Legal Provisions Regarding ‘House-Trespass’ in India

Sec. 442 defines “House-trespass”.

Sec. 442. House-trespass:

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Whoever commits criminal trespass by entering into or remaining in any building, tent or vessel used as a human dwelling or any building used as a place for worship, or as a place for the custody of property, is said to commit “house-trespass”.

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The introduction of any part of the criminal trespasser’s body is entering sufficient to constitute house trespass.

Important Points:


A. Ingredients:

1. Criminal trespass plus entering into a residential house is called house-trespass and is an essential ingredient of this offence.

2. The property used as a human dwelling or any building used as a place for worship or as a place for the custody of the property is the subject matter of this offence.

3. House-trespass is an aggravated form of criminal trespass.


4. Possession is the essential ingredient of house-trespass. The Magistrate need not decide the title to the building. He is only concerned with the question of the possession of the complainant.

5. The term ‘dwelling’ means a building or tent or vessel in which a person lives, remains or lingers whether permanently or temporarily.

B. Punishment:

Section 448 prescribes the punishment for house-trespass with imprisonment of either description for a term which may extend to one year, or with fine which may extend to one thousand rupees, or with both. Nature of offence: The offence under this Section is cognizable, bailable, compoundable, and triable by any Magistrate.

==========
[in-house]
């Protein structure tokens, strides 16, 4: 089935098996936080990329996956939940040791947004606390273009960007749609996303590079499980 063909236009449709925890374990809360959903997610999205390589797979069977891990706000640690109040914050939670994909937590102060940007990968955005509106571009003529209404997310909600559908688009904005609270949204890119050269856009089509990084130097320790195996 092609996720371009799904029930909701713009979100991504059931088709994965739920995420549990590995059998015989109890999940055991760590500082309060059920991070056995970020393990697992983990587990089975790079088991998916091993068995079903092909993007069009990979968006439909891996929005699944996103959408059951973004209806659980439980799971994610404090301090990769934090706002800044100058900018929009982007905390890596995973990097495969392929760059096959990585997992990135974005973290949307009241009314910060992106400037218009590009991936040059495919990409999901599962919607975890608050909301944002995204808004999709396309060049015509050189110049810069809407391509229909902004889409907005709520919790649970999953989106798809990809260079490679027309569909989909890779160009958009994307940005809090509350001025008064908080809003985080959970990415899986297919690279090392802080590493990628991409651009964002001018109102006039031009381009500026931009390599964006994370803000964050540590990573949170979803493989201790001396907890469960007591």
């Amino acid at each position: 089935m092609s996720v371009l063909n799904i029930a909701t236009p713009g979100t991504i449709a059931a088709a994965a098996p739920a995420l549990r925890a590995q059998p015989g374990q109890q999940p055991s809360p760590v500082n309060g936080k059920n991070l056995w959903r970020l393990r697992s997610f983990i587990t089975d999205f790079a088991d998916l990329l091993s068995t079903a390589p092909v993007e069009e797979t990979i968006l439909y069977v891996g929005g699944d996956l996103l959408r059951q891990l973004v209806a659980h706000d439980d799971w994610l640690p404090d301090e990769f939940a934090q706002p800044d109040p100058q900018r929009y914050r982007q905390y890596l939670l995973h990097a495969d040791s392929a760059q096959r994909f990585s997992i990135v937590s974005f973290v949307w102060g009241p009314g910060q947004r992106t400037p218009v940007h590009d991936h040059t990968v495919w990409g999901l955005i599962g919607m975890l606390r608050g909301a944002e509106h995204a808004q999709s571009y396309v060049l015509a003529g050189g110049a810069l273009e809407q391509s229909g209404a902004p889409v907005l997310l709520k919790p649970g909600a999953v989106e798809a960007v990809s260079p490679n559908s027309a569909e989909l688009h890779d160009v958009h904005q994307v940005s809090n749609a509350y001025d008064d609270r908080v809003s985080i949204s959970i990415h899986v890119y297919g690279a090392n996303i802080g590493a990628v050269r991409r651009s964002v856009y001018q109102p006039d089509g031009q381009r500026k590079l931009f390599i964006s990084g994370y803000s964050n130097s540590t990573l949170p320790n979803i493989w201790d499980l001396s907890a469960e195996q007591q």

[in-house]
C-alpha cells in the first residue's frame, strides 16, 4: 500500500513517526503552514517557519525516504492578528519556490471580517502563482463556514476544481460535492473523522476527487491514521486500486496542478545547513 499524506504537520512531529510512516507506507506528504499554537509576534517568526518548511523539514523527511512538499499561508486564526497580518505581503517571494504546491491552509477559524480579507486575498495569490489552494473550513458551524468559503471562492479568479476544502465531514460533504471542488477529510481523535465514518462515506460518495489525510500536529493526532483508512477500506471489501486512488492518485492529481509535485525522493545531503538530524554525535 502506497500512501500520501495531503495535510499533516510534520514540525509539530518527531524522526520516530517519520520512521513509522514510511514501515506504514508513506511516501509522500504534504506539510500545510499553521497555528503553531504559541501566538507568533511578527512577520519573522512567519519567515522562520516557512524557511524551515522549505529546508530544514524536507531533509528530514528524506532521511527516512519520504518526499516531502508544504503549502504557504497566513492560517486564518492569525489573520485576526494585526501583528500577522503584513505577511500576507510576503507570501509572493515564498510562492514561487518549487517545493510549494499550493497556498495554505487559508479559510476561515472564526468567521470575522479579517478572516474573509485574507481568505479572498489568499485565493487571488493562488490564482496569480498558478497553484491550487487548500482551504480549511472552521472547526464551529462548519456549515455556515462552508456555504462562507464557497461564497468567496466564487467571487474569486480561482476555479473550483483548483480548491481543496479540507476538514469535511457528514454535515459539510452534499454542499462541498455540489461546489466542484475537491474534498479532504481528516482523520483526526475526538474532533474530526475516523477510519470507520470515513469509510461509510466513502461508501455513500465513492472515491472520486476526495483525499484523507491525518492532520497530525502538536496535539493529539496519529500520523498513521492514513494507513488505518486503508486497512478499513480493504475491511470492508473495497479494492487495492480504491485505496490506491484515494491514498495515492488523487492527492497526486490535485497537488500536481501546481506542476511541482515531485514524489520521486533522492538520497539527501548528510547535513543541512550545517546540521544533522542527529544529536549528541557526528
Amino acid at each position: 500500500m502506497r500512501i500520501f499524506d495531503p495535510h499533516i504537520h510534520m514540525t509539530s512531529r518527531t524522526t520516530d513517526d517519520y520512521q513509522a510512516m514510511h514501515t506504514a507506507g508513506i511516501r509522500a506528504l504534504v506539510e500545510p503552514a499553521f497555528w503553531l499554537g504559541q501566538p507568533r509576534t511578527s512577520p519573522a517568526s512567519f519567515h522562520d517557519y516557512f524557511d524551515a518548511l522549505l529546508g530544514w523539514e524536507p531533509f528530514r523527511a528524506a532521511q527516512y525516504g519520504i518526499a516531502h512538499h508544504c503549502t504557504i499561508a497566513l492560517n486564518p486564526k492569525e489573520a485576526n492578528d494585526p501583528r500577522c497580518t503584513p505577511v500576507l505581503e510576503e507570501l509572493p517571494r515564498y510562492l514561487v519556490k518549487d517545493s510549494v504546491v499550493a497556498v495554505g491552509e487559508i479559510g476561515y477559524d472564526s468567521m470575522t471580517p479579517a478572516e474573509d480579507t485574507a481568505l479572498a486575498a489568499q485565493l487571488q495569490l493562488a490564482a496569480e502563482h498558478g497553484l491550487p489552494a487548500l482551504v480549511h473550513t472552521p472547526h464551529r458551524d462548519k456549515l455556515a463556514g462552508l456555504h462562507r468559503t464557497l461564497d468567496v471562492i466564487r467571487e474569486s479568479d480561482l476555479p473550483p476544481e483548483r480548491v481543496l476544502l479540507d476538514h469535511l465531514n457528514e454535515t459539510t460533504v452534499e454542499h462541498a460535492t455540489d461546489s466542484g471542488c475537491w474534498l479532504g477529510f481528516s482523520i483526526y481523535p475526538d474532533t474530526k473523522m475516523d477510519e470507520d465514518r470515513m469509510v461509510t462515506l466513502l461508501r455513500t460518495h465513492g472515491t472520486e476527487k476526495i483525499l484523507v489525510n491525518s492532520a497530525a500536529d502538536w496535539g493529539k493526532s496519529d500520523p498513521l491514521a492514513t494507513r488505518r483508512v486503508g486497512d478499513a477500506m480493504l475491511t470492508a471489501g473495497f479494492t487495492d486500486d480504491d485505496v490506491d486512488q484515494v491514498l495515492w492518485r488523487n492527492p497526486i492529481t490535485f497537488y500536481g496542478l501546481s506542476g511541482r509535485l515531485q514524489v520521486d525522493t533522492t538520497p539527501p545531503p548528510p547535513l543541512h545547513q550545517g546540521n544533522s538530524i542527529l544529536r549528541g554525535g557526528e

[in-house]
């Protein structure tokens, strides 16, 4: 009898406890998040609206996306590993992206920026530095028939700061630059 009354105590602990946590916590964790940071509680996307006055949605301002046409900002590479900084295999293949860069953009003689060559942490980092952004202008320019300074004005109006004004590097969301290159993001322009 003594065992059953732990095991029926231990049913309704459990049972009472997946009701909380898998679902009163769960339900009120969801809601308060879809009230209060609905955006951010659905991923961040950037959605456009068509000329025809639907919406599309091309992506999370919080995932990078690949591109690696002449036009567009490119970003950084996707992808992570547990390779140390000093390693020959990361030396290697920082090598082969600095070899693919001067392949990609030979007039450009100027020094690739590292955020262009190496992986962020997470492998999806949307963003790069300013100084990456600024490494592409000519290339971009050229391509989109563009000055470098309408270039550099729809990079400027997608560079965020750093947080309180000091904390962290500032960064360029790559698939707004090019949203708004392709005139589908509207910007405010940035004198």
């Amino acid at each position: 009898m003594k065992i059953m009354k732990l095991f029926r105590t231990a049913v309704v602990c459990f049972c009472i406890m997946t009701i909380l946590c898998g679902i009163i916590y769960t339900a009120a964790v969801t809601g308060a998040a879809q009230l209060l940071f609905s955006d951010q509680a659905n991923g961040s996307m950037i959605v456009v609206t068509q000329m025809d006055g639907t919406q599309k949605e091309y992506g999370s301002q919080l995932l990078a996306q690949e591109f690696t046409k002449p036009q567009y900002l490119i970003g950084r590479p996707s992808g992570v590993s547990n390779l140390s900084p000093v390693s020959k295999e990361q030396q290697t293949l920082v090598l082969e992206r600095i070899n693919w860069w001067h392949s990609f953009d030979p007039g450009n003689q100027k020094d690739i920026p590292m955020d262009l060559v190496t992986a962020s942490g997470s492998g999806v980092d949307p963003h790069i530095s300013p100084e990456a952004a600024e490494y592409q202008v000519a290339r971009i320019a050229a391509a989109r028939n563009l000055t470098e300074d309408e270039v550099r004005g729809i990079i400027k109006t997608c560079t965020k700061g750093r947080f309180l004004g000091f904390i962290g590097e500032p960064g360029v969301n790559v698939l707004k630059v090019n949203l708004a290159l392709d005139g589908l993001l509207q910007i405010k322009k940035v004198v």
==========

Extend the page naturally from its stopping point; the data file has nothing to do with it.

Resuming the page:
C. Souri Prasad Patnaik vs. State of Orissa (1989 CrLJ 169 Ori.)

Brief Facts: In this case, the accused was veterinary surgeon. He entered into the room of his superior officer and made legitimate demand for the payment of his salary.

The prosecution contended that it was criminal trespass plus house-trespass. The Court held that the place of alleged offence was not residential; hence no offence was made under Section 448. The Court further held that the accused asked his superior officer for lawful wages which were not paid for months together.

D. Bahvindar Singh vs. State of Punjab (1989 CrLJ 718 P&H)

Brief Facts:

The accused entered in the compound of the complainant. He caused injuries to the owner of the property. The accused was held guilty under Sections 448 and 325.

E. Lurking House-trespass:

Sec. 443 defines “Lurking House- trespass”. It says that whoever commits house-trespass have taken precautions to conceal such house-trespass from such person who has a right to exclude or eject the trespasser from the building, tent or vessel which is the subject of the trespass, is said to commit “Lurking House-trespass”.

F. Lurking House-trespass by night:

Sec. 444 states: “whoever commits lurking house trespass after sunset and before sunrise is said to commit “lurking house-trespass by night”.


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